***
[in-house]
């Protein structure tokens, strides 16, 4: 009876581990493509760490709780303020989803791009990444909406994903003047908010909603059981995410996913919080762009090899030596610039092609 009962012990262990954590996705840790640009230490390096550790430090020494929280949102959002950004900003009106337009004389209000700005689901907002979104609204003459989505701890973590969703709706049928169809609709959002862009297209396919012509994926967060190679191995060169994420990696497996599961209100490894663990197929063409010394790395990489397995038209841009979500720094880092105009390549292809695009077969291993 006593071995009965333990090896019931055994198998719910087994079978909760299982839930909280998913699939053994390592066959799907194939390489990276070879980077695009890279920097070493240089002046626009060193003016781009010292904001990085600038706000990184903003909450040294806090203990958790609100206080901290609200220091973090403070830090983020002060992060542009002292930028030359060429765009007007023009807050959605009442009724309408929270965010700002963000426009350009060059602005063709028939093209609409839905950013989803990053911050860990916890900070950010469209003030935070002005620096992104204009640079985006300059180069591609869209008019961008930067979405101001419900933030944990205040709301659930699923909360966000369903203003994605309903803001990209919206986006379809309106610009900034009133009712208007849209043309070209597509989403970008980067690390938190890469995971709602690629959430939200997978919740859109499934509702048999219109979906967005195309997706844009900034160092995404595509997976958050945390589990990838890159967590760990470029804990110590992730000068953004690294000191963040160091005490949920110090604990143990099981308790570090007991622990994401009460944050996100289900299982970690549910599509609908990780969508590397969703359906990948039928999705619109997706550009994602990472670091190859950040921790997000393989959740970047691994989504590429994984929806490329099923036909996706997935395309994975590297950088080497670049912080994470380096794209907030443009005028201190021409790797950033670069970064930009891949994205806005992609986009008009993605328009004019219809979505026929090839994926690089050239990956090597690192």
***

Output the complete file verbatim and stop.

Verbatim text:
[in-house]
């Protein structure tokens, strides 16, 4: 009876581990493509760490709780303020989803791009990444909406994903003047908010909603059981995410996913919080762009090899030596610039092609 009962012990262990954590996705840790640009230490390096550790430090020494929280949102959002950004900003009106337009004389209000700005689901907002979104609204003459989505701890973590969703709706049928169809609709959002862009297209396919012509994926967060190679191995060169994420990696497996599961209100490894663990197929063409010394790395990489397995038209841009979500720094880092105009390549292809695009077969291993 006593071995009965333990090896019931055994198998719910087994079978909760299982839930909280998913699939053994390592066959799907194939390489990276070879980077695009890279920097070493240089002046626009060193003016781009010292904001990085600038706000990184903003909450040294806090203990958790609100206080901290609200220091973090403070830090983020002060992060542009002292930028030359060429765009007007023009807050959605009442009724309408929270965010700002963000426009350009060059602005063709028939093209609409839905950013989803990053911050860990916890900070950010469209003030935070002005620096992104204009640079985006300059180069591609869209008019961008930067979405101001419900933030944990205040709301659930699923909360966000369903203003994605309903803001990209919206986006379809309106610009900034009133009712208007849209043309070209597509989403970008980067690390938190890469995971709602690629959430939200997978919740859109499934509702048999219109979906967005195309997706844009900034160092995404595509997976958050945390589990990838890159967590760990470029804990110590992730000068953004690294000191963040160091005490949920110090604990143990099981308790570090007991622990994401009460944050996100289900299982970690549910599509609908990780969508590397969703359906990948039928999705619109997706550009994602990472670091190859950040921790997000393989959740970047691994989504590429994984929806490329099923036909996706997935395309994975590297950088080497670049912080994470380096794209907030443009005028201190021409790797950033670069970064930009891949994205806005992609986009008009993605328009004019219809979505026929090839994926690089050239990956090597690192």